If you would like to find out more about chess problems, then check out the website of the British Chess Problem Society.

John Nunn has recently published Chess Tactics Workbook for Kids, his first book since John Nunn’s Chess Course back in 2014. It’s his first book aimed specifically at a youth audience and is a far cry from his books for more advanced players. It contains over 400 tactical exercises, starting from the most elementary. A pdf sample may be downloaded here.

The printed version can be obtained from a wide range of retailers, including Amazon (here in the UK and here in the US).

In addition to the printed book, there is a Kindle version (available here in the UK and here in the US) and a version for Gambit’s Chess Studio app.

All new books from Gambit Publications are available immediately on the Chess Studio app, available for Apple and Android devices, together with more than 100 backlist titles, and over 20 in German language. You don’t need a set or board – see all the positions and play all the moves just by tapping on the screen. The app is free – try before you buy! The books available are suitable for all ages and cover all aspects of chess – openings, tactics, strategy, endgames and more. They range from our bestselling kids books to specialist titles for experts and masters. Prices range from $4.99 to $14.99, and once you’ve bought a book, you can read it on all your compatible devices. A whole chess library in the palm of your hand!

More information about Gambit Chess Studio 2:




Editor-in-Chief emeritus of the ChessBase News page. Studied Philosophy and Linguistics at the University of Hamburg and Oxford, graduating with a thesis on speech act theory and moral language. He started a university career but switched to science journalism, producing documentaries for German TV. In 1986 he co-founded ChessBase.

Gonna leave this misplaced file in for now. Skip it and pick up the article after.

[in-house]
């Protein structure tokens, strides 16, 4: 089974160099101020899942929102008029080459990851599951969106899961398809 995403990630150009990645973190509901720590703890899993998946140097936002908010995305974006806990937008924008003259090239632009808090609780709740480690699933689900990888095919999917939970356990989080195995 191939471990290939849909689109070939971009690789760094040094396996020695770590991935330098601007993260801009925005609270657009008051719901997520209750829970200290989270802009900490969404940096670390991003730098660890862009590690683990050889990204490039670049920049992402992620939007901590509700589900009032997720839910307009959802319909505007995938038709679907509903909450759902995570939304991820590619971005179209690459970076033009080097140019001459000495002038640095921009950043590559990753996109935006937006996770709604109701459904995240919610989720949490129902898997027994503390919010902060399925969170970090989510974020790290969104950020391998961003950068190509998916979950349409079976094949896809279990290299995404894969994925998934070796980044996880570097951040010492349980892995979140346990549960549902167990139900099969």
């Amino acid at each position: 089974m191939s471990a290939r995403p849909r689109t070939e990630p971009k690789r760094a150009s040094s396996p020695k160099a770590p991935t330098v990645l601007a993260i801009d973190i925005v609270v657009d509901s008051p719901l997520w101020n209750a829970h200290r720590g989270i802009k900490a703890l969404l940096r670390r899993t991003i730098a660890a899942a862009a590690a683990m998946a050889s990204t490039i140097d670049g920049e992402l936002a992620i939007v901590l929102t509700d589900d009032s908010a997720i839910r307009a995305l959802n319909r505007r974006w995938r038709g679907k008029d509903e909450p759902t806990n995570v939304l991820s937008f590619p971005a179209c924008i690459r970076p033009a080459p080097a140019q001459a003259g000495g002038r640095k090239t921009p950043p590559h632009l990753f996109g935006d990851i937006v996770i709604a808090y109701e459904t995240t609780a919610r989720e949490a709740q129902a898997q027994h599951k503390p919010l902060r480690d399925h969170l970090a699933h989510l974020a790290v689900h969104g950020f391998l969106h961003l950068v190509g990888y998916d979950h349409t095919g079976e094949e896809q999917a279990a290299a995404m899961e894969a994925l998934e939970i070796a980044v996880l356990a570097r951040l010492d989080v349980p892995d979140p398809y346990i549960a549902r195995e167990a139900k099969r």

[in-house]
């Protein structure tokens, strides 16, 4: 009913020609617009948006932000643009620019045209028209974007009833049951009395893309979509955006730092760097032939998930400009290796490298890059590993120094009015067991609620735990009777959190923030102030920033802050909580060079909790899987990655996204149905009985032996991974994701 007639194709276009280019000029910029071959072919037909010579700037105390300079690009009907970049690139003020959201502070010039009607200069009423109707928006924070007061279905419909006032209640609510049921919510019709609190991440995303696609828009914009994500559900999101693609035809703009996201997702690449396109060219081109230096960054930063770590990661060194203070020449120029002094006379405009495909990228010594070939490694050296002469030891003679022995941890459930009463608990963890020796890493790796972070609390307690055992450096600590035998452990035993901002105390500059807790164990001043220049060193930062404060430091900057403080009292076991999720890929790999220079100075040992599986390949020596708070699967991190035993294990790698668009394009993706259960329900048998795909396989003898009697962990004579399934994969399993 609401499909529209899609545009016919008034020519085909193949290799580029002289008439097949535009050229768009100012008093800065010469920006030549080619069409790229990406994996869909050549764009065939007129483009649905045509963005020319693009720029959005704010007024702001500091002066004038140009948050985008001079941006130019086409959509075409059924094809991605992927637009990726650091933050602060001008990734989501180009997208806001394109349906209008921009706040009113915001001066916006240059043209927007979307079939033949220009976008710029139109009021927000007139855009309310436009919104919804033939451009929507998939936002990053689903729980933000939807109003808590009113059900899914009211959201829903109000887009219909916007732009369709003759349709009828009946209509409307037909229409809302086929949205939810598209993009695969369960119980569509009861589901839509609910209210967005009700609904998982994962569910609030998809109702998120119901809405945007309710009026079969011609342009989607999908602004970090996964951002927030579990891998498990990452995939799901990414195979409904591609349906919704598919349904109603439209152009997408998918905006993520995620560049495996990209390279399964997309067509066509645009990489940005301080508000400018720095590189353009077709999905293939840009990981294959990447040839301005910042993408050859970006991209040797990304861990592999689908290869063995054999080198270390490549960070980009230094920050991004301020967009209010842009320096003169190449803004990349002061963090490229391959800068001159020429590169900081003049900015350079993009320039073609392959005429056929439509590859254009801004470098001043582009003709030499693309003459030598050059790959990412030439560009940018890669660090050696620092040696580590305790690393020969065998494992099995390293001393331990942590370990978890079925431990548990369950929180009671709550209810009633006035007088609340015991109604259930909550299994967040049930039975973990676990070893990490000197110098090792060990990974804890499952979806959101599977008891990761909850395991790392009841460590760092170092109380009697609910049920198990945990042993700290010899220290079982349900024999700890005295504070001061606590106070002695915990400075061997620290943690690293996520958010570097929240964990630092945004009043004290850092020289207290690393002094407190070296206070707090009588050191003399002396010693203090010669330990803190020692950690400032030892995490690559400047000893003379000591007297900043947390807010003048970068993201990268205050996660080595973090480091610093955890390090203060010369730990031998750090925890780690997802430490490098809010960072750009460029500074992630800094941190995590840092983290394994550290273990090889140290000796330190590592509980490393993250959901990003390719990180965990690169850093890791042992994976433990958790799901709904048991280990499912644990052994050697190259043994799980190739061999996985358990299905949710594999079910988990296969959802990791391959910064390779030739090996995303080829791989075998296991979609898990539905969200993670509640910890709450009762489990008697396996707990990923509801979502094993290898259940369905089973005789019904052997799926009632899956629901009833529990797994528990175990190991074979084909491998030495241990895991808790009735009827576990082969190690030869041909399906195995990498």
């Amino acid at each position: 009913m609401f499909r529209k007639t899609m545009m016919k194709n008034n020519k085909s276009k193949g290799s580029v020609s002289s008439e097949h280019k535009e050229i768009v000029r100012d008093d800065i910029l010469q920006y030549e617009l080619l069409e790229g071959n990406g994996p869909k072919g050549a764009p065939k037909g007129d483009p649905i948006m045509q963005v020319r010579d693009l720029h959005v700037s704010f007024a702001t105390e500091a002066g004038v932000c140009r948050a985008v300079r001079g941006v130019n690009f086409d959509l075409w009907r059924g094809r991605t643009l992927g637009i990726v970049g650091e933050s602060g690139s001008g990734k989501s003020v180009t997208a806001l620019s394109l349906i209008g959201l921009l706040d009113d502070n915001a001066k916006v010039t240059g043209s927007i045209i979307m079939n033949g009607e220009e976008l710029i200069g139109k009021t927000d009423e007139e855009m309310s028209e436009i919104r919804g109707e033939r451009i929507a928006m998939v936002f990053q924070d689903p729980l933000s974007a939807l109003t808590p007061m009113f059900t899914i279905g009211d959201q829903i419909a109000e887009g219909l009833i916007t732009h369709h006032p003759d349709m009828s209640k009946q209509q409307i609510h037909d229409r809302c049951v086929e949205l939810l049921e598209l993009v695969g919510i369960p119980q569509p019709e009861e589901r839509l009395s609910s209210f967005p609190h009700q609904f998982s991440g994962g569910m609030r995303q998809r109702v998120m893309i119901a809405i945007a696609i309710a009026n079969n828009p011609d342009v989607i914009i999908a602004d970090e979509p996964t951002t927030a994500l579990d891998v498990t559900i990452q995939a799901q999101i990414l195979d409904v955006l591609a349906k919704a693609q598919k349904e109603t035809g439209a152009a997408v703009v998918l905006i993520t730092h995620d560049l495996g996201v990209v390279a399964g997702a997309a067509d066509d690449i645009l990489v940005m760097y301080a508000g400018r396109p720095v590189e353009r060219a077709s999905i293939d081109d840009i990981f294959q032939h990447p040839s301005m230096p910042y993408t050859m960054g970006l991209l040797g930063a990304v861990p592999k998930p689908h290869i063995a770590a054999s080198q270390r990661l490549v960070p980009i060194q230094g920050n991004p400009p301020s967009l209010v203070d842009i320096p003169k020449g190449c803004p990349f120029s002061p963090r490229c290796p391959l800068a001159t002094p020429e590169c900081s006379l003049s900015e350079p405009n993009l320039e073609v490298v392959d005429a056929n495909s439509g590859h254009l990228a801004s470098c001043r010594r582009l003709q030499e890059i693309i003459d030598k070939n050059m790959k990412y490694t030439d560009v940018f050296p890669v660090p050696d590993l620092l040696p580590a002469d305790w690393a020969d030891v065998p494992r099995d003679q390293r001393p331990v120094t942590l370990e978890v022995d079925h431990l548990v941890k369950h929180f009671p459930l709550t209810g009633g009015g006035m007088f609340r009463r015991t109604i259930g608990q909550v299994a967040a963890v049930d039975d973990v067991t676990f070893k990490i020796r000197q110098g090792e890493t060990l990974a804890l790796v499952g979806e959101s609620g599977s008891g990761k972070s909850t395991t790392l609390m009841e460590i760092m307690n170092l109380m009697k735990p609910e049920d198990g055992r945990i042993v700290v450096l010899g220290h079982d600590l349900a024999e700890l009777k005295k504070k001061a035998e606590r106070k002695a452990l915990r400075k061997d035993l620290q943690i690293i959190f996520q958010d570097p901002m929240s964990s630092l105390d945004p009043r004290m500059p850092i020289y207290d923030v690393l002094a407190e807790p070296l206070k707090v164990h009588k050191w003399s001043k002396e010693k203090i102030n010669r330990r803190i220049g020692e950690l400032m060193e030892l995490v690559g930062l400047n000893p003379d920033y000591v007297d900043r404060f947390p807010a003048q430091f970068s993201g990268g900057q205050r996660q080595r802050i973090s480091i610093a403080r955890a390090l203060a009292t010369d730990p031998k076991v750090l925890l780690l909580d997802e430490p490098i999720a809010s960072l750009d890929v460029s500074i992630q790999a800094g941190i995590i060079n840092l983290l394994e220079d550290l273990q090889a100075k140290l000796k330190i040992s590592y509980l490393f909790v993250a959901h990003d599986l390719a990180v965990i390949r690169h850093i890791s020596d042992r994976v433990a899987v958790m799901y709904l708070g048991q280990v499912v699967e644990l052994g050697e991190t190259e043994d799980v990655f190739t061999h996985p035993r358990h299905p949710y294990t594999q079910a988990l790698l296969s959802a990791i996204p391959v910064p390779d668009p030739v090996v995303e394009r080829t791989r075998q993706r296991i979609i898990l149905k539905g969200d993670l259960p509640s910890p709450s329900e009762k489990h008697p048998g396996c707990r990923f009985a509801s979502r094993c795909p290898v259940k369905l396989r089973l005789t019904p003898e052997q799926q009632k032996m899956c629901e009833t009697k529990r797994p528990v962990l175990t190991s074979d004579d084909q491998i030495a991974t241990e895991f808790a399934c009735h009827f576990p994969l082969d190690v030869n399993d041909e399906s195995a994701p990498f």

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celeje celeje 10/9/2019 12:15
@Jayarama Iyer:

You have asked variations of that question before. Nunn at his peak was in the world top 10. At that time, whatever his elo was was good for that time.
Jayarama Iyer Jayarama Iyer 10/7/2019 06:32
...who is SO GOOD....
Sorry for the typo.
Jayarama Iyer Jayarama Iyer 10/7/2019 06:31
John Nunn is always outstanding.
But can someone answer my question? Why is Dr. Gunn, who is no good in spatial orientation of chess positions (the equivalent of numerical crunching ability of numbers) do better in competitive chess than he has done? He topped at Elo 2556 (apprx.) when he should be at 2800, based on his pure intellectual chess ability.
satman satman 10/7/2019 10:47
As always excellent commentary from Dr. Nunn - the explanations are so lucid - so much so that it all seems quite easy, but really it's not!
(It's unfortunate that the actual key is shown before the alternative possibilities are discussed - it's a bit like the punch line of a joke coming before the intro. I suppose this is a feature of the pgn format, which is great for games but doesn't seem to work so well for problems.)